“Our main finding is that fat matters a lot,” Anwesha Sarkar, professor of colloids and surfaces at the University of Leeds, told The Washington Post.
The research paper, published earlier this month in the American Chemical Society’s journal Applied Materials and Interfaces, details how the team of scientists analyzed chocolate’s journey from the foil wrapper to the taste buds of the tongue. – replicating each step with a human model of the organ, which they used instead of a real human tester to eliminate as many variables as possible.
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The process of eating chocolate begins with what Sarkar calls the “licking phase,” or when the chocolate first comes into contact with the tongue. That’s when the sweet “chocolate sensation” is set in motion, Sarkar said. Then, as it begins to melt and saliva soaks into the mixture, solid cocoa particles in the chocolate are released, along with a rush of happiness-boosting endorphins.
After conducting the experiment, the scientists concluded that chocolate’s much-loved silky feel is the product of its fat droplets that cause the otherwise grainy cocoa particles to gently descend into the mouth. But does that mean chocolate has to be high in fat to be enjoyed?
Not quite, said Sarkar. If the chocolate is coated in fat, it doesn’t matter that the chocolate itself contains a lot of fat.
“In the licking phase, fat is absolutely important for the sensation created by lubrication,” she said. “But when you get down to the inner contents of the chocolate and its core, and it all starts to mix with the saliva, it doesn’t matter how much fat. So you should have enough fat to coat the particles. cocoa to start, but you don’t need too much fat later.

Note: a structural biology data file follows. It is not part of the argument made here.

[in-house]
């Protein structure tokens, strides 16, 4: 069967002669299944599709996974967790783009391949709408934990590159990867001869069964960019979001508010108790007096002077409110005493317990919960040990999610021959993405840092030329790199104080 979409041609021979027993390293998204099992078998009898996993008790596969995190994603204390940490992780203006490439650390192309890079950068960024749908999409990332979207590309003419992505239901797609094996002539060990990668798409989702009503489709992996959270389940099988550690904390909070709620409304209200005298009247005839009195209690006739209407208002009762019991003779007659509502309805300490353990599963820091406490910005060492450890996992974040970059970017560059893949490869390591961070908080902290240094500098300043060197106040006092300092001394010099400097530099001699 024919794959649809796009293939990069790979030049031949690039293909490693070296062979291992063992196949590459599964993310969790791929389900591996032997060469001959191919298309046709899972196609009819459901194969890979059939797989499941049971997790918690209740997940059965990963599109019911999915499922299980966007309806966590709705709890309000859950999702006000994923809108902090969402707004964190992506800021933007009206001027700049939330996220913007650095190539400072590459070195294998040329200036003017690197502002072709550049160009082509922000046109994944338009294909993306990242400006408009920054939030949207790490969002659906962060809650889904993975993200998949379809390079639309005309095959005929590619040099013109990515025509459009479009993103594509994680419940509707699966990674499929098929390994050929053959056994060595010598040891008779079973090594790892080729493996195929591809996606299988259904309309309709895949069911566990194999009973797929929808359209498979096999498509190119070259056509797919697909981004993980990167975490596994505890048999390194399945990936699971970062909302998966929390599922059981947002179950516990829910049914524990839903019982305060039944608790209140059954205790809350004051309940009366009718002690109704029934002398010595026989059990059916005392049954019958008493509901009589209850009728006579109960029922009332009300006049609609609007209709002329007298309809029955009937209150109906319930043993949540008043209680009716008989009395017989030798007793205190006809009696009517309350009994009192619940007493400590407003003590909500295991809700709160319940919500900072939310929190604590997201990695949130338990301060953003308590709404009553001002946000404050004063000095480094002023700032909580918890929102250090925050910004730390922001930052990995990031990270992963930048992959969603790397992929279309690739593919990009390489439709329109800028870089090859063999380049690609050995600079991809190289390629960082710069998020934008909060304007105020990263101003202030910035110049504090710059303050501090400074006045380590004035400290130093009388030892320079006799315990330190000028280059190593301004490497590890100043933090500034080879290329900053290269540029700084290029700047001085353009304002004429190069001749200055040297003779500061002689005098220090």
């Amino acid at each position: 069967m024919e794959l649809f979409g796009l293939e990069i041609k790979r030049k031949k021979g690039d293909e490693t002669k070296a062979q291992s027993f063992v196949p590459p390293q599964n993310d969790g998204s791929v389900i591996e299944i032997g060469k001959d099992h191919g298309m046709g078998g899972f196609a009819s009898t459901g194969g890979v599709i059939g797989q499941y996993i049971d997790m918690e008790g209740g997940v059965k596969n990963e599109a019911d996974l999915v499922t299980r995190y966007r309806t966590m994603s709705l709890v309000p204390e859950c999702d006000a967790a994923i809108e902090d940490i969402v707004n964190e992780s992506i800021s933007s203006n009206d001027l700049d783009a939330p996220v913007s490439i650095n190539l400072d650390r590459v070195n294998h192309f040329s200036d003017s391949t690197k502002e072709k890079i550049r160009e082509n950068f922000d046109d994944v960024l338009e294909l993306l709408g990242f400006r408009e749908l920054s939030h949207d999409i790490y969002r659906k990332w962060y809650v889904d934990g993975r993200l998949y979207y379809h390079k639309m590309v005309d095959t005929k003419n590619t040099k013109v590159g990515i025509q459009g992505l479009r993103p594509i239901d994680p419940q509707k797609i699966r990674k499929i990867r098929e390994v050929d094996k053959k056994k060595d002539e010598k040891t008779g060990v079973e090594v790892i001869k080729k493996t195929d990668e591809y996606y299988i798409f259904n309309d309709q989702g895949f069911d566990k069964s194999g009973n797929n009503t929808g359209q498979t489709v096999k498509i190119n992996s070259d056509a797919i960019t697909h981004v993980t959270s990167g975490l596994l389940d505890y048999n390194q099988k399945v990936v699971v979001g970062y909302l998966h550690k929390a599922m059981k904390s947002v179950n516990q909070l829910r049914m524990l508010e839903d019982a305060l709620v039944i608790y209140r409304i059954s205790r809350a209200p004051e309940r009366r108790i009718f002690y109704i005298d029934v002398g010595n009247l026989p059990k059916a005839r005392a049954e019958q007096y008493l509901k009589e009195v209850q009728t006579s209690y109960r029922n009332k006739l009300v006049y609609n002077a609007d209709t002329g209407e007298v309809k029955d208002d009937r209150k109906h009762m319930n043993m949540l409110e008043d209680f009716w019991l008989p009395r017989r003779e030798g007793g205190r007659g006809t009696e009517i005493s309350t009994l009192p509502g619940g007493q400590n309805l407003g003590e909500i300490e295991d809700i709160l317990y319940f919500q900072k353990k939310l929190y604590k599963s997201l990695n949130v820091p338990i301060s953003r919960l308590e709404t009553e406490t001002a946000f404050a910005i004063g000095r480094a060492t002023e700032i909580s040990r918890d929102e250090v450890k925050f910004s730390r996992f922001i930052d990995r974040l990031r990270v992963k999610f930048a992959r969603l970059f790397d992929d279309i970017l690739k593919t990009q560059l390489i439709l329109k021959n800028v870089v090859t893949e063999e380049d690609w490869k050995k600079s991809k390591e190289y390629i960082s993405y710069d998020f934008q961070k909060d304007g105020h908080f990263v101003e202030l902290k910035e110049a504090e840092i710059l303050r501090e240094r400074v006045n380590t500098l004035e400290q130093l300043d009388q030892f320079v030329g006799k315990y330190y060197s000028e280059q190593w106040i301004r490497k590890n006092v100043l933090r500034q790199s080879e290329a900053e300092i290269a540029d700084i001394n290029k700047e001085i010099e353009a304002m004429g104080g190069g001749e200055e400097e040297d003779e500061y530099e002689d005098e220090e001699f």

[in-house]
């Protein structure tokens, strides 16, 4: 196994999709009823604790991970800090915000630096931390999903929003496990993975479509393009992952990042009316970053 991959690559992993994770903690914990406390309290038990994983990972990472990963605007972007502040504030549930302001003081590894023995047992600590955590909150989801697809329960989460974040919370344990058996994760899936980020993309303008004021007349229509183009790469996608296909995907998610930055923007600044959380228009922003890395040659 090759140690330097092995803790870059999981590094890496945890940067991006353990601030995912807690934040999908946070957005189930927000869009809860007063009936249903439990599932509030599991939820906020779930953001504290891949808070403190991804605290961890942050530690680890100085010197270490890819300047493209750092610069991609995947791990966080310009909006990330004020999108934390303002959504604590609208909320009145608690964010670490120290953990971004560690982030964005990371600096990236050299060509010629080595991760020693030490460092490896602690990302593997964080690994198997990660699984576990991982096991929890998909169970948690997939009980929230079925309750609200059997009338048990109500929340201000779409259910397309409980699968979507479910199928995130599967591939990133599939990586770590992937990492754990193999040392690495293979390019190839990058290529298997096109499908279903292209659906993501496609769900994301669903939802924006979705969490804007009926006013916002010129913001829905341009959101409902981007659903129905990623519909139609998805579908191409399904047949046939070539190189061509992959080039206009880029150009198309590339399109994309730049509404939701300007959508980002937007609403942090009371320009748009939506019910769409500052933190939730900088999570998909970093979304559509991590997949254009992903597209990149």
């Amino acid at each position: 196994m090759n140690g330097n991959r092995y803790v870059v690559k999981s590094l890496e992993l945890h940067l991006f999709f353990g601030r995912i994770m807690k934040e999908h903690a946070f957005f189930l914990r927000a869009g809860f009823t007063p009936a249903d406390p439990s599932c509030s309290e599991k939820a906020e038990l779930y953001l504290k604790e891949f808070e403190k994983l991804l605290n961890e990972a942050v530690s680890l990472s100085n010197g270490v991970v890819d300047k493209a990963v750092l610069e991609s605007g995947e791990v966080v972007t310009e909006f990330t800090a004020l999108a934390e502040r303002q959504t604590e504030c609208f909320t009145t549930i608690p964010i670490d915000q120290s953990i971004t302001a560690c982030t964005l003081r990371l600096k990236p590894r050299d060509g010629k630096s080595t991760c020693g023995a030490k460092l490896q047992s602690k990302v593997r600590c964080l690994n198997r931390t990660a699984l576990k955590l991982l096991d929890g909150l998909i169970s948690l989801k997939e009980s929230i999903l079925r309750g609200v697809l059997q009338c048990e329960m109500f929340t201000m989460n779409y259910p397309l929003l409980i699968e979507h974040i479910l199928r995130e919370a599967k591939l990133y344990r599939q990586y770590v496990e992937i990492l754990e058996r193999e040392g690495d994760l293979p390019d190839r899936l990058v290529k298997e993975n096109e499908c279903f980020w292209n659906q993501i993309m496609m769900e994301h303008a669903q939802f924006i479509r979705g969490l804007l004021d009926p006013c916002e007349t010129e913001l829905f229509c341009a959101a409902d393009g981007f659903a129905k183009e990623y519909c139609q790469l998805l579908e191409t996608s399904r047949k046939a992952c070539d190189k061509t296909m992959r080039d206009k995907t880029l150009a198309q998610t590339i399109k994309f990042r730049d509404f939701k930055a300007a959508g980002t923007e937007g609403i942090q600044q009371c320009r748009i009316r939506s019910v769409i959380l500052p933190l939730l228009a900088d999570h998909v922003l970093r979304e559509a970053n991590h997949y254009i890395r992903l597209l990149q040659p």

In other words, researchers have discovered that the amount of fat is not as important as its location – a discovery that could pave the way for a new generation of chocolates that are not only tasty but also healthier and more sustainable, a said Sarkar. .
“The biggest bottleneck in food design is taste and texture,” she said. “If we understand the mechanisms behind why something is delicious, it’s easier to recreate healthier and more sustainable versions. We can also better design foods for vulnerable populations, people who have swallowing difficulties or who need energy products.
“I mean, imagine if we could make broccoli as good as chocolate,” added Sarkar, a self-proclaimed chocolate lover. “Or, at least, make something like zero-calorie chocolate have the same smoothness and silkiness as regular chocolate.”
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Sarkar said his team’s findings could to apply to other beloved foods, like cheese. The goal, she said, is to better understand how food texture plays a role in people’s tasting experience.
“Our inclinations and aversion to food really come from its texture, not its taste,” she said. “So, for example, a lot of things that people like contain sugar; but, you know, an orange is not the same as a piece of chocolate. So it’s not the sweetness, it’s the texture.
When it comes to food, other studies suggest that texture and flavor are linked. According to a publication published in 2015, people’s texture preferences fall into four groups: chewers, who like chewy foods; the crunchy ones, who like the crunchy; suckers, who prefer objects that dissolve; and smooshers, who want nothing more than food to spill into their mouths.
“Texture can be a major reason for food rejection,” said Melissa Jeltema, co-author of the study with Jacqueline Beckley and Jennifer Vahalik of U&I Collaboration, a strategic business development and product research technology company. . “Individuals have a preferred way of eating food, so foods that most easily fit that preferred way of eating will be preferred – assuming taste is also valued.”
If you wake up and eat a chocolate croissant with a milkshake, it’s impossible to have a bad day.
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Jeltema said chocolate is an example of a food that can change texture preferences – it can be enjoyed by anyone who loves its taste. For the chewers, there are chocolate covered brownies and raisins; for the crunchies, chocolates with nuts; for those with a sweet tooth, hard chocolate candies; and for the smooshers, something like a Nutella spread or chocolate ice cream.
It’s the chocolate magic — according to science.
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